The Pauli exclusion principle is the principle, formulated by Wolfgang Pauli in 1925, which states that:
No two electrons can occupy the same quantum-mechanical state within a given quantum system simultaneously.
In terms of the quantum numbers:
No two electrons in an atom can have the same values of all four quantum numbers.
It is impossible for two electrons of a multielectron atom to have the same values of the four quantum numbers:
- n – the principal quantum number,
- ℓ – the angular momentum quantum number
- mℓ – the magnetic quantum number,
- ms – the spin quantum number.
Mathematically this means the wavefunctions of the two particles must be antisymmetric which leads to the the probability amplitude of the wavefunction going to zero if the two fermionic particles are the same.
It is the Pauli exclusion principle that requires the electrons in an atom to occupy different energy levels instead of them all condensing in the ground state. The ordering of the electrons in the ground state of multielectron atoms, starts with the lowest energy state (ground state) and moves progressively from there up the energy scale until each of the atom’s electrons has been assigned a unique set of quantum numbers. This fact has key implications for the building up of the periodic table of elements.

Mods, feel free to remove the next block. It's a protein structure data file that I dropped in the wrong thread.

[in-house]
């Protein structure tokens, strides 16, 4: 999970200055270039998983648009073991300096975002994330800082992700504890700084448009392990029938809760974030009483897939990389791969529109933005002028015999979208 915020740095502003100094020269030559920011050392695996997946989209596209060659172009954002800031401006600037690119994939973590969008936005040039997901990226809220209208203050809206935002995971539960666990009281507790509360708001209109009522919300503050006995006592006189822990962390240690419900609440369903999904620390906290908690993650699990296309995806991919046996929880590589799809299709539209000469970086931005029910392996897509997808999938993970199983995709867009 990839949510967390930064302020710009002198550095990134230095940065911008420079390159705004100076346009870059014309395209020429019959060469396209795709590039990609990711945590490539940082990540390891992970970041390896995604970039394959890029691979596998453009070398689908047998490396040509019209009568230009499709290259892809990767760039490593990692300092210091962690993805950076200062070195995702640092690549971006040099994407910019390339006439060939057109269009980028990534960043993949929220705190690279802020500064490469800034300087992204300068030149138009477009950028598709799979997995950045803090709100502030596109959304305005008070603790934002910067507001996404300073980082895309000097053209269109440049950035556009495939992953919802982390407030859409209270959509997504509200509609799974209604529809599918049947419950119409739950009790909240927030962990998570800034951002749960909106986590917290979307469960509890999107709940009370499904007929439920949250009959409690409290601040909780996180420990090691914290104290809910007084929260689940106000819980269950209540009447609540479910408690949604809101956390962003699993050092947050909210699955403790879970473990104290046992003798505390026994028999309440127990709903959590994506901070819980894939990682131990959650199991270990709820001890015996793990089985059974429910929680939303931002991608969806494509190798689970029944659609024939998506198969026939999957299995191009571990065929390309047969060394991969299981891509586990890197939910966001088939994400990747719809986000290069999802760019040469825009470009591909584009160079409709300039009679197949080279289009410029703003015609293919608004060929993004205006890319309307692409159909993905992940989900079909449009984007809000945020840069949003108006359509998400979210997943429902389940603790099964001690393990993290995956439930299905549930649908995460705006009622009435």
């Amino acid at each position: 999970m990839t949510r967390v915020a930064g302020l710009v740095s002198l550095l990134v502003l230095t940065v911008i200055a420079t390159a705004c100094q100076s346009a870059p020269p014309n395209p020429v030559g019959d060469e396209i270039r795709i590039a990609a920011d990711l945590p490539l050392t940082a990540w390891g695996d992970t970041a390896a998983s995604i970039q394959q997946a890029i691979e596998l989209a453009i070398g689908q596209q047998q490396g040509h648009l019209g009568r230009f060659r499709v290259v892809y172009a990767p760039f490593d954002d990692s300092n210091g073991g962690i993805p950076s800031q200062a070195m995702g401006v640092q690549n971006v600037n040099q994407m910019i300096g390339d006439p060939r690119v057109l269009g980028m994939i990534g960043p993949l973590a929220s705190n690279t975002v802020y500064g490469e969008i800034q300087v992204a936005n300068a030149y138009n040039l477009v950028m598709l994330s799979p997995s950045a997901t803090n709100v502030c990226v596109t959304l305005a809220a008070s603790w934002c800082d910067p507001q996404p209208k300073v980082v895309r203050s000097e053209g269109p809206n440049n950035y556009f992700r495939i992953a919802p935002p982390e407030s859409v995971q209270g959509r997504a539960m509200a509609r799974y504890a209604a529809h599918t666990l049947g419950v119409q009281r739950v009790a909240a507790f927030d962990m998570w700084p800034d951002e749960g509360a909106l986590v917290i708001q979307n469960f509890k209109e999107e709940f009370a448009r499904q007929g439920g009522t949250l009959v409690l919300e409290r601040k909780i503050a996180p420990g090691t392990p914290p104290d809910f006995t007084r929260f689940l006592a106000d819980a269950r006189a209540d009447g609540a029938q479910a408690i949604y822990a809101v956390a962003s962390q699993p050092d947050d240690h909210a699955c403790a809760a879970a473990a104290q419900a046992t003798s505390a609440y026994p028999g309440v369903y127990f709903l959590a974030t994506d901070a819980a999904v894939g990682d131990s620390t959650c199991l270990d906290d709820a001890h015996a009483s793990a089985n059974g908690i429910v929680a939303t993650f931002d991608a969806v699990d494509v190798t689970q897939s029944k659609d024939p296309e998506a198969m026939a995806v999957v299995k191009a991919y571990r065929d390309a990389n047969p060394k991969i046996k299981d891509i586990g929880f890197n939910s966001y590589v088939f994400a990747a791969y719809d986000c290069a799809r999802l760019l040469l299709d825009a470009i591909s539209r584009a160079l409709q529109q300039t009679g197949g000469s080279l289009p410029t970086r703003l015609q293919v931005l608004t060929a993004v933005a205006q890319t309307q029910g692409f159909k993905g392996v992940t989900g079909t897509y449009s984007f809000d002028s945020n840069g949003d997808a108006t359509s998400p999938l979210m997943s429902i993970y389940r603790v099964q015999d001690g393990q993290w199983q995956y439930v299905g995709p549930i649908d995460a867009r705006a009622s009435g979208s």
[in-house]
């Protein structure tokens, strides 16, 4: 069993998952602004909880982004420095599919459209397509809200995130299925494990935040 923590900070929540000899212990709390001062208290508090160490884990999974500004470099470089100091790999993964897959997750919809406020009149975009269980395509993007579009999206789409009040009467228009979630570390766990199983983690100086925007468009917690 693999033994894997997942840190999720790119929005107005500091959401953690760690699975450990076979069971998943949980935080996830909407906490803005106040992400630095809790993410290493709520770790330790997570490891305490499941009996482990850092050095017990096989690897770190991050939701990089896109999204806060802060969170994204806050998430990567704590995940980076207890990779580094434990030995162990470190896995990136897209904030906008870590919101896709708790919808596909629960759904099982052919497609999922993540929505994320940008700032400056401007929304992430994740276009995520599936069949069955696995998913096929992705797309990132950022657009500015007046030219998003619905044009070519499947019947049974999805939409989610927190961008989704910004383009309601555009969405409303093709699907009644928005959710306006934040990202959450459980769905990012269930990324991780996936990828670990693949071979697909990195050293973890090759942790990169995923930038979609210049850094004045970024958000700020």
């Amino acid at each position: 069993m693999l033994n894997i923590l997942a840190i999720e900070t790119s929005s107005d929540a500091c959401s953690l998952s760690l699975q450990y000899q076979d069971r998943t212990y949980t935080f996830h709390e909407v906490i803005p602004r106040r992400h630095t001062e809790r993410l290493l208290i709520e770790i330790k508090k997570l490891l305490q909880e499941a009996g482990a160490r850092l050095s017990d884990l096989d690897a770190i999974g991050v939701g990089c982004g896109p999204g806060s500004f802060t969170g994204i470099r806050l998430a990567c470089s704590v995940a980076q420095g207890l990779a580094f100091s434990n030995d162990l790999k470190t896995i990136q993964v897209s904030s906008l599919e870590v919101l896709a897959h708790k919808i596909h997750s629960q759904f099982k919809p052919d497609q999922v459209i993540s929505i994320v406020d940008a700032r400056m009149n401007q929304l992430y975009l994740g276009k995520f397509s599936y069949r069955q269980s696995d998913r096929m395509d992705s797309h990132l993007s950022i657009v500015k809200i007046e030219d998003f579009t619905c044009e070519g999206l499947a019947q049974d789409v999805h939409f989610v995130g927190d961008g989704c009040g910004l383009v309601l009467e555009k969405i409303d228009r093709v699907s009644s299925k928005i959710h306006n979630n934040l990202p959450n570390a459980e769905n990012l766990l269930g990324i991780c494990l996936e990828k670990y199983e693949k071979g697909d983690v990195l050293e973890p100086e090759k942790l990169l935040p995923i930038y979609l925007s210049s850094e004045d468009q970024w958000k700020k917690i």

It must be noted, chemical properties of atoms are determined by the number of protons, in fact, by number and arrangement of electrons. The configuration of these electrons follows from the principles of quantum mechanics as well as the Pauli exclusion principle. The number of electrons in each element’s electron shells, particularly the outermost valence shell, is the primary factor in determining its chemical bonding behavior. As such, without the Pauli exclusion principle, there would be no chemistry.
This principle must be considered for any particles whose spin quantum number s is not zero or an integer. Therefore, this principle applies not only to electrons but also to protons and neutrons, all of which have half-integer spin.